Bratt’s Lake Site (Regina, SK)
© Richard Tanabe,
Environment Canada, 2008
Bratt’s Lake atmospheric monitoring site, located 27 km south of Regina, is home to air, precipitation chemistry, meteorological and greenhouse gas measurement programs. As part of Environment Canada’s national integrated atmospheric monitoring program, the research and data contribute to the federal Clean Air Regulatory Agenda. The site is also one of three Canadian sites in the World Meteorological Organization’s Solid Precipitation Intercomparison Experiment, or WMO-SPICE, which sets technical standards and quality control procedures and guidance for the use of meteorological instruments and observation methods by the international scientific community.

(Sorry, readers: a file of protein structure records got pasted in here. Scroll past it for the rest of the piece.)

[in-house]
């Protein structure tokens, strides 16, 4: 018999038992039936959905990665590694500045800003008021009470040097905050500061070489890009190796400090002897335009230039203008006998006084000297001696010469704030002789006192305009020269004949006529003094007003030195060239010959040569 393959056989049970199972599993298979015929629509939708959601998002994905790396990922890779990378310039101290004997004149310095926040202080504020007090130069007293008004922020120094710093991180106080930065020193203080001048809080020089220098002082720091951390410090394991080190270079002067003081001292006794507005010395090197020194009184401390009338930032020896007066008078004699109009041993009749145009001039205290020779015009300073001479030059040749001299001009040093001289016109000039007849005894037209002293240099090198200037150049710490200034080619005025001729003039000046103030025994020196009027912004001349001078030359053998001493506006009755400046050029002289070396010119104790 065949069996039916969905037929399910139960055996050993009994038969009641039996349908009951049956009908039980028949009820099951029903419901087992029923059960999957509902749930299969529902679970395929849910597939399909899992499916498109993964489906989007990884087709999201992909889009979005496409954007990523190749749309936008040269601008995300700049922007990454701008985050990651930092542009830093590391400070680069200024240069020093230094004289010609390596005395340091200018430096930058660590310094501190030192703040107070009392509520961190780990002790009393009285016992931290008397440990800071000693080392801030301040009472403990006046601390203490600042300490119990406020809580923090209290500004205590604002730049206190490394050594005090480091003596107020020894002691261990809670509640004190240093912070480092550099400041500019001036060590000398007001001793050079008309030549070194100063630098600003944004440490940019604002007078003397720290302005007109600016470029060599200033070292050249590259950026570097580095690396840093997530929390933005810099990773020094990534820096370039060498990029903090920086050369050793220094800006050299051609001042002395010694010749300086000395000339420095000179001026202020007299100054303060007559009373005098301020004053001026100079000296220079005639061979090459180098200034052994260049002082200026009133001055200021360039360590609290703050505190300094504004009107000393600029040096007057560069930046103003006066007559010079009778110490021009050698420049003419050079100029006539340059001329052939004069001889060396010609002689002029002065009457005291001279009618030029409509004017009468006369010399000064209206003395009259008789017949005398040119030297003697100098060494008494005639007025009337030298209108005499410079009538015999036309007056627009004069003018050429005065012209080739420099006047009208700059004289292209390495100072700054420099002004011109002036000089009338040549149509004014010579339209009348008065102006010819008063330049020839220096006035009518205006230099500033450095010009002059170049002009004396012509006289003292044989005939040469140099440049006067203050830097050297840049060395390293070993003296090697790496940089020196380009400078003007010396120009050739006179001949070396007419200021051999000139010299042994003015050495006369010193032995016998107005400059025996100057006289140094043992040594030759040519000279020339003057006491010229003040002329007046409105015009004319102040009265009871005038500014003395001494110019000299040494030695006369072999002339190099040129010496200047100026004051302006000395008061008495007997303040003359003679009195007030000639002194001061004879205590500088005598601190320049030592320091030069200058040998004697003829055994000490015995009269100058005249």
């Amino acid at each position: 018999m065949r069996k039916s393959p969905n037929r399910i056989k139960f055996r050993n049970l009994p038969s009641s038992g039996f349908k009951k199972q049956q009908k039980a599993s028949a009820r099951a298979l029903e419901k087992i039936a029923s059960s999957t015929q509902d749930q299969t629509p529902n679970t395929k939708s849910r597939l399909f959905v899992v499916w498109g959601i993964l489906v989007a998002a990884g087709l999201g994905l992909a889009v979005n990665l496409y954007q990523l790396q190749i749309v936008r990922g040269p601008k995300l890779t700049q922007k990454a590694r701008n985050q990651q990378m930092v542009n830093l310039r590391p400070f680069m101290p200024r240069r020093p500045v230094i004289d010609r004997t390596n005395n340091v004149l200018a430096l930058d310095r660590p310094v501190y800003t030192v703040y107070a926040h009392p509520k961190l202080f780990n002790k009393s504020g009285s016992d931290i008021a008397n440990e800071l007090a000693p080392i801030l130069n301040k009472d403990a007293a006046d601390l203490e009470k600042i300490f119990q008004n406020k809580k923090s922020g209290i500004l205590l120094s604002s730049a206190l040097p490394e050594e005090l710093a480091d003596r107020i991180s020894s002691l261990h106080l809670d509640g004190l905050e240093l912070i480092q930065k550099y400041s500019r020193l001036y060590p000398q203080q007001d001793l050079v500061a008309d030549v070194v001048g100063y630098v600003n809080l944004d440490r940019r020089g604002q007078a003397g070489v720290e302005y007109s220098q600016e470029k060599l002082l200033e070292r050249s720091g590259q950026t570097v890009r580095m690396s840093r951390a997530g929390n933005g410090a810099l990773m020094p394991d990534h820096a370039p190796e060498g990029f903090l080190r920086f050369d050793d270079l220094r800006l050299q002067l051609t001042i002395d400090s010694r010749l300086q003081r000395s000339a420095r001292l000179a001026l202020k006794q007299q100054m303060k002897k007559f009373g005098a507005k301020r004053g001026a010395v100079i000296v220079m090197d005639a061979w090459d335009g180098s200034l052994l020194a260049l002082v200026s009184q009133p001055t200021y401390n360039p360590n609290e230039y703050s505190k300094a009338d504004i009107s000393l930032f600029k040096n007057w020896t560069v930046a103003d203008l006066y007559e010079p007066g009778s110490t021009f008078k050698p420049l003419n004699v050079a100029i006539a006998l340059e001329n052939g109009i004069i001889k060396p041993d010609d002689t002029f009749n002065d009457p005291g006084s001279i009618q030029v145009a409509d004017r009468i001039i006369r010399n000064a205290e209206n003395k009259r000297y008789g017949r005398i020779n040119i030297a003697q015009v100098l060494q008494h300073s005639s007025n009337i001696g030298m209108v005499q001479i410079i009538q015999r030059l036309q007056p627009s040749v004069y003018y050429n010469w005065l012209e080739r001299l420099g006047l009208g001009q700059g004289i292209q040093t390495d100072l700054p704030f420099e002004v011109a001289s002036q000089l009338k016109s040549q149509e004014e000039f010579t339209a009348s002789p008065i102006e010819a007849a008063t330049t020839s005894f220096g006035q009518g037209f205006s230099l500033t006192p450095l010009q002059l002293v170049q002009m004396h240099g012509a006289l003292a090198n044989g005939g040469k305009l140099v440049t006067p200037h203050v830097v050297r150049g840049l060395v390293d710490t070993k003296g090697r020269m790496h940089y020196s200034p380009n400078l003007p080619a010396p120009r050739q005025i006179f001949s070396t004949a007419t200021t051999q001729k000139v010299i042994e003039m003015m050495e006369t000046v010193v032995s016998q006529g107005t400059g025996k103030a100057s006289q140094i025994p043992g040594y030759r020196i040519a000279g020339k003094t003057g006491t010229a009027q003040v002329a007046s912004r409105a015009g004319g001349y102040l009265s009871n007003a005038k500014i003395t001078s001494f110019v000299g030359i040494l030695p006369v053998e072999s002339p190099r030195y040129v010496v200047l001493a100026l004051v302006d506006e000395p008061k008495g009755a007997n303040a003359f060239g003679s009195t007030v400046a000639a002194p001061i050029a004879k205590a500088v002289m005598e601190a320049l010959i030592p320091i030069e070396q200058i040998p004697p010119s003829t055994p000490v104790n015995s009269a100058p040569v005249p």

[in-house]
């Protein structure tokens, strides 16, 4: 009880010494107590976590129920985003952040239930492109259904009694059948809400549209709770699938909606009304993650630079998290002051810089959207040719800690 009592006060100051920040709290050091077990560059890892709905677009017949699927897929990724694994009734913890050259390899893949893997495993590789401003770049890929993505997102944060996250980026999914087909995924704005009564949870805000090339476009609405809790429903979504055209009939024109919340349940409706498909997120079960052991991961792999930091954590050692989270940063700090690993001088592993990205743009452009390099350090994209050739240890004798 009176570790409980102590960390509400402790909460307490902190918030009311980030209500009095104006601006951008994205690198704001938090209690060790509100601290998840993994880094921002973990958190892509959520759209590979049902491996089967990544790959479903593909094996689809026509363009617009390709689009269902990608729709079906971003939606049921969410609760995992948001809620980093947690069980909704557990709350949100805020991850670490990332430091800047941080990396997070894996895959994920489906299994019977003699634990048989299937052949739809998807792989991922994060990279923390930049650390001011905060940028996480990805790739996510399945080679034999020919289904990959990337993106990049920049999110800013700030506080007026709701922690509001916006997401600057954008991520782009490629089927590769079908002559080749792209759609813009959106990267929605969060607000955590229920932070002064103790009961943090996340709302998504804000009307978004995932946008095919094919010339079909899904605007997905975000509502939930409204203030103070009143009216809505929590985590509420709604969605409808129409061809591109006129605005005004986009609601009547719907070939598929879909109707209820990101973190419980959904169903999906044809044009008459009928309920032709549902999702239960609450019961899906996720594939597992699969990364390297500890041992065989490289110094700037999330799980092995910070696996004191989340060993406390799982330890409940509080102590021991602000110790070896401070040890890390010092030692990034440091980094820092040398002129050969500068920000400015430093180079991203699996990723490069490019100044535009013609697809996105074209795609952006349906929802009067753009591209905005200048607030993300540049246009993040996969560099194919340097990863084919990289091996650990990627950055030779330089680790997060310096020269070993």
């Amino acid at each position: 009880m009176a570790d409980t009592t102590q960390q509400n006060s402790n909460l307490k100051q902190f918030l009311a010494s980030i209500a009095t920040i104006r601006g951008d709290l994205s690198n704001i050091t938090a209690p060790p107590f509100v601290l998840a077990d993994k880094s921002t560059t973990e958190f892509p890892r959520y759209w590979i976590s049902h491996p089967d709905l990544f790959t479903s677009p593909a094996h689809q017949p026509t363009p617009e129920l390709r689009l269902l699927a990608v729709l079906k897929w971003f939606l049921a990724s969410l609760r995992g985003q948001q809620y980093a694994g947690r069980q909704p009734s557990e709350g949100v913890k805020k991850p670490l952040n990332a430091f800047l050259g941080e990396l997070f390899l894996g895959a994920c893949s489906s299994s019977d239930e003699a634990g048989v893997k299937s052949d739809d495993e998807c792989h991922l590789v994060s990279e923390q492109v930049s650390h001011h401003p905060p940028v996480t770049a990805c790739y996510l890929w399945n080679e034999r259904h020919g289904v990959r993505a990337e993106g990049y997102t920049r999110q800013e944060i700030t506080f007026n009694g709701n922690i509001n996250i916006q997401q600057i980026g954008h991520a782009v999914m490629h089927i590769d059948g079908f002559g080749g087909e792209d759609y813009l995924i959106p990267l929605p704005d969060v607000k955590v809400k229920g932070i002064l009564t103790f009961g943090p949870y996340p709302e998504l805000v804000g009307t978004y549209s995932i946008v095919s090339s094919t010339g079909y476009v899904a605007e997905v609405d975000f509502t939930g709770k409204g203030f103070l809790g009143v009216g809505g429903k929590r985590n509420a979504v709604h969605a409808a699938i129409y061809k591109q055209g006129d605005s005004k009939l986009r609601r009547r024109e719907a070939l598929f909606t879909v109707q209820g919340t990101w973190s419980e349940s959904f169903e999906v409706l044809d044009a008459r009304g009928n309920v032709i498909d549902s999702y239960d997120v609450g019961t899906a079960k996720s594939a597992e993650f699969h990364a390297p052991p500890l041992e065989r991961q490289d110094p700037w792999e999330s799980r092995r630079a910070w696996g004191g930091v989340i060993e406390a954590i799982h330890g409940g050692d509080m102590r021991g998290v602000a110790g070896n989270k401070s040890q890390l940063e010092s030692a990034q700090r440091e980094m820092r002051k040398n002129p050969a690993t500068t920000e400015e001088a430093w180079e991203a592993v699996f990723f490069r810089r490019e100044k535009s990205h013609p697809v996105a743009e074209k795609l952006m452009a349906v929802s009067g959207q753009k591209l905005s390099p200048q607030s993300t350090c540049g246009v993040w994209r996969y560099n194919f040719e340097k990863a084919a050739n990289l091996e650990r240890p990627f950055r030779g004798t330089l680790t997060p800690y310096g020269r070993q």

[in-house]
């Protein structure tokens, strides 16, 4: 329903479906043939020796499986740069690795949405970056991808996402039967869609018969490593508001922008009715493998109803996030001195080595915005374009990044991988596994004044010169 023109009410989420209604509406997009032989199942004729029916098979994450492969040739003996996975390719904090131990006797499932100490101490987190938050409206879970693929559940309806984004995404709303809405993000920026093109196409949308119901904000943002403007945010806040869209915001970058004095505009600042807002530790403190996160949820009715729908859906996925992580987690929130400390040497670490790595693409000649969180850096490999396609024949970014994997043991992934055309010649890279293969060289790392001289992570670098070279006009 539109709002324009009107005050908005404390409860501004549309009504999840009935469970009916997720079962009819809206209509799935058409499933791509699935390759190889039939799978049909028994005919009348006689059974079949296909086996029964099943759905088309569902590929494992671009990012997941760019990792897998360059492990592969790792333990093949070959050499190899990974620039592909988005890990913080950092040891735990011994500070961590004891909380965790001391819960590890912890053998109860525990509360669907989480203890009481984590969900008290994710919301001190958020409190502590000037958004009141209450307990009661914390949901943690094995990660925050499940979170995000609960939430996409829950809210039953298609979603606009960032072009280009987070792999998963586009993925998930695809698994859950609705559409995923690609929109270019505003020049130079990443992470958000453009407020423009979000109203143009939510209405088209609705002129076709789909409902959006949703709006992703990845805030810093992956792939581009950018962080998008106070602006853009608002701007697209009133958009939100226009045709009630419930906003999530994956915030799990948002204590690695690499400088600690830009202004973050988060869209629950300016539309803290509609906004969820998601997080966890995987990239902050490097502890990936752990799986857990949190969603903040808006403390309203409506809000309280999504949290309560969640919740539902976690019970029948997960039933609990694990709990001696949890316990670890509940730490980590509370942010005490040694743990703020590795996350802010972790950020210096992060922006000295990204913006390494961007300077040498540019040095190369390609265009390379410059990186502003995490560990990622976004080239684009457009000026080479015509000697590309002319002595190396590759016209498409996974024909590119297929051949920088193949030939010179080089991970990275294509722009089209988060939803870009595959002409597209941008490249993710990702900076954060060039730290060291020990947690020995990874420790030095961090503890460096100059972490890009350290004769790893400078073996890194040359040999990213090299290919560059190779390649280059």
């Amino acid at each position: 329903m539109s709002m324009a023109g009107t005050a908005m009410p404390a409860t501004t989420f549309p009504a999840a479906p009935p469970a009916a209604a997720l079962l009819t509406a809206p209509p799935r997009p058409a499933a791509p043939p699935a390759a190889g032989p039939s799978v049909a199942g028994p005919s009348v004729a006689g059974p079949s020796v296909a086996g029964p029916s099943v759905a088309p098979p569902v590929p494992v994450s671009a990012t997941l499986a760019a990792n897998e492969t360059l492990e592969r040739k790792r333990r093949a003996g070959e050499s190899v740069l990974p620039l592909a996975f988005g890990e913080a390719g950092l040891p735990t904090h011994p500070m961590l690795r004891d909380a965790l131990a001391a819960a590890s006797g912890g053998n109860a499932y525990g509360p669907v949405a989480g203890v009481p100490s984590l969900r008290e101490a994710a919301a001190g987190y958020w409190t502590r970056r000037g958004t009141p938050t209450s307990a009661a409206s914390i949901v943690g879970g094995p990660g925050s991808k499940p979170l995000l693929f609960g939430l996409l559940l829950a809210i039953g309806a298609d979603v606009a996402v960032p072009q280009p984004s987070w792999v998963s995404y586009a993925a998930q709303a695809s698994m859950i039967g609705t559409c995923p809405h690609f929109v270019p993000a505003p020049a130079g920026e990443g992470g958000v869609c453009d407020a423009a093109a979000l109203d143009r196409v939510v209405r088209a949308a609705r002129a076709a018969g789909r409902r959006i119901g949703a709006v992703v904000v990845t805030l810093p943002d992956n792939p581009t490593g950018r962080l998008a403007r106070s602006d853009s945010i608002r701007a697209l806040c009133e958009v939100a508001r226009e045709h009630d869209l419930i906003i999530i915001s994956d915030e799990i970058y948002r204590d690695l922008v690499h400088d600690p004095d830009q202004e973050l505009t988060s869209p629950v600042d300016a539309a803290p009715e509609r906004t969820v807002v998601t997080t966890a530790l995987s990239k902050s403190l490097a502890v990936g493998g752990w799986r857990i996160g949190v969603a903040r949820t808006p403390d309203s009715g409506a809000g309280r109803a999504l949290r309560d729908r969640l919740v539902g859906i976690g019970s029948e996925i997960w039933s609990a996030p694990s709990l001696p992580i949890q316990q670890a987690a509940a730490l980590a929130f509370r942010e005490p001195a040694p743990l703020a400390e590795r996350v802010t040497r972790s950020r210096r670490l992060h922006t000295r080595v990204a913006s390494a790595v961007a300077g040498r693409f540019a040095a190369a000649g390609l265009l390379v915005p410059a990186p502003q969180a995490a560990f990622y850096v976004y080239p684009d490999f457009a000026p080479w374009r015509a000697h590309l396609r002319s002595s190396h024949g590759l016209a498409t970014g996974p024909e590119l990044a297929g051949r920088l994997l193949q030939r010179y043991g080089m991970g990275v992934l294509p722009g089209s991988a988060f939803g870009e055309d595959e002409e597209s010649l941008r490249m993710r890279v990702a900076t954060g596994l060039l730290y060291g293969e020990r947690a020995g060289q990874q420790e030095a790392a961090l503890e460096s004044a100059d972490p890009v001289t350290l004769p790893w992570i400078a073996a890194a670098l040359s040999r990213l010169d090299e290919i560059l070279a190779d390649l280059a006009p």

National Hydrology Research Centre (Saskatoon, SK)
© Environment Canada, 2008
The National Hydrology Research Centre (NHRC) located at the University of Saskatchewan in Saskatoon, Saskatchewan, accommodates Environment Canada (EC) scientific, technical and administrative staff from the Air and Water Science and Technology Directorates and the Meteorological Service of Canada.